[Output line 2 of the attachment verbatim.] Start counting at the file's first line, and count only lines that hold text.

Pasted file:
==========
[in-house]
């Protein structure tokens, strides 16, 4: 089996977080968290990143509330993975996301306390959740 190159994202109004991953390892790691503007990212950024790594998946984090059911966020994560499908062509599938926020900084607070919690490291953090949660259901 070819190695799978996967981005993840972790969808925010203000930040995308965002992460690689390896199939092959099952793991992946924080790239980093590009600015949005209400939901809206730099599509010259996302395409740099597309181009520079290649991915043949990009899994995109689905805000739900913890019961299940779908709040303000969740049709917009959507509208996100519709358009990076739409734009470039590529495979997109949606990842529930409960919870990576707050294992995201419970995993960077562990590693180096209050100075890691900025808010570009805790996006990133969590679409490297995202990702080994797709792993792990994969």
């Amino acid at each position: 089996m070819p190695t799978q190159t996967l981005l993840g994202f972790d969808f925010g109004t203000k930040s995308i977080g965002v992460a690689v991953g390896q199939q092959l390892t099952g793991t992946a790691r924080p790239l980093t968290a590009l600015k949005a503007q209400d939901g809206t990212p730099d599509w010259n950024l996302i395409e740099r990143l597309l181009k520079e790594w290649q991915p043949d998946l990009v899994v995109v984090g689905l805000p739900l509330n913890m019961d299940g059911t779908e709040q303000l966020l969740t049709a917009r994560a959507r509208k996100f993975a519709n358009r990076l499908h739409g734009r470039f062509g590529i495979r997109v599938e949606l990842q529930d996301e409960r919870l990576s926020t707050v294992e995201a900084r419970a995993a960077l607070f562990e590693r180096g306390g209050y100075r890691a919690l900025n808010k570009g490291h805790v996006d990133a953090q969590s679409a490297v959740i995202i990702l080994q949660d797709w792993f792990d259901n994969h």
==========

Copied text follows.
């Protein structure tokens, strides 16, 4: 089996977080968290990143509330993975996301306390959740 190159994202109004991953390892790691503007990212950024790594998946984090059911966020994560499908062509599938926020900084607070919690490291953090949660259901 070819190695799978996967981005993840972790969808925010203000930040995308965002992460690689390896199939092959099952793991992946924080790239980093590009600015949005209400939901809206730099599509010259996302395409740099597309181009520079290649991915043949990009899994995109689905805000739900913890019961299940779908709040303000969740049709917009959507509208996100519709358009990076739409734009470039590529495979997109949606990842529930409960919870990576707050294992995201419970995993960077562990590693180096209050100075890691900025808010570009805790996006990133969590679409490297995202990702080994797709792993792990994969």